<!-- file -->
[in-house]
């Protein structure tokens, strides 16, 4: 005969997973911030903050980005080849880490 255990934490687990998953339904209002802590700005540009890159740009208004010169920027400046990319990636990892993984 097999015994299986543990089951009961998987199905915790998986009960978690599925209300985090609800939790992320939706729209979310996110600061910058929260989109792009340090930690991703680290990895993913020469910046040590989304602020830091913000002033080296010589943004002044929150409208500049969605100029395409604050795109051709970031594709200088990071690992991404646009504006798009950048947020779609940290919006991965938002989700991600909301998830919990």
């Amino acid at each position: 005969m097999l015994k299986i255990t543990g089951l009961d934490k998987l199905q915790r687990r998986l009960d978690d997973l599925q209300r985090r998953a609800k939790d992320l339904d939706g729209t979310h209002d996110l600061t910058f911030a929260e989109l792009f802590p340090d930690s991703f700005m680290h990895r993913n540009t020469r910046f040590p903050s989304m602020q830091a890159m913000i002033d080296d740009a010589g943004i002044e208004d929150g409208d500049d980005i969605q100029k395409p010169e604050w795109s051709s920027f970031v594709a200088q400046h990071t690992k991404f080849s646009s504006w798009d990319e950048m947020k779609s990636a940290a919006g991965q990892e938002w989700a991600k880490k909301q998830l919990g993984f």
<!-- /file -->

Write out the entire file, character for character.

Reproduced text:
[in-house]
């Protein structure tokens, strides 16, 4: 005969997973911030903050980005080849880490 255990934490687990998953339904209002802590700005540009890159740009208004010169920027400046990319990636990892993984 097999015994299986543990089951009961998987199905915790998986009960978690599925209300985090609800939790992320939706729209979310996110600061910058929260989109792009340090930690991703680290990895993913020469910046040590989304602020830091913000002033080296010589943004002044929150409208500049969605100029395409604050795109051709970031594709200088990071690992991404646009504006798009950048947020779609940290919006991965938002989700991600909301998830919990």
């Amino acid at each position: 005969m097999l015994k299986i255990t543990g089951l009961d934490k998987l199905q915790r687990r998986l009960d978690d997973l599925q209300r985090r998953a609800k939790d992320l339904d939706g729209t979310h209002d996110l600061t910058f911030a929260e989109l792009f802590p340090d930690s991703f700005m680290h990895r993913n540009t020469r910046f040590p903050s989304m602020q830091a890159m913000i002033d080296d740009a010589g943004i002044e208004d929150g409208d500049d980005i969605q100029k395409p010169e604050w795109s051709s920027f970031v594709a200088q400046h990071t690992k991404f080849s646009s504006w798009d990319e950048m947020k779609s990636a940290a919006g991965q990892e938002w989700a991600k880490k909301q998830l919990g993984f």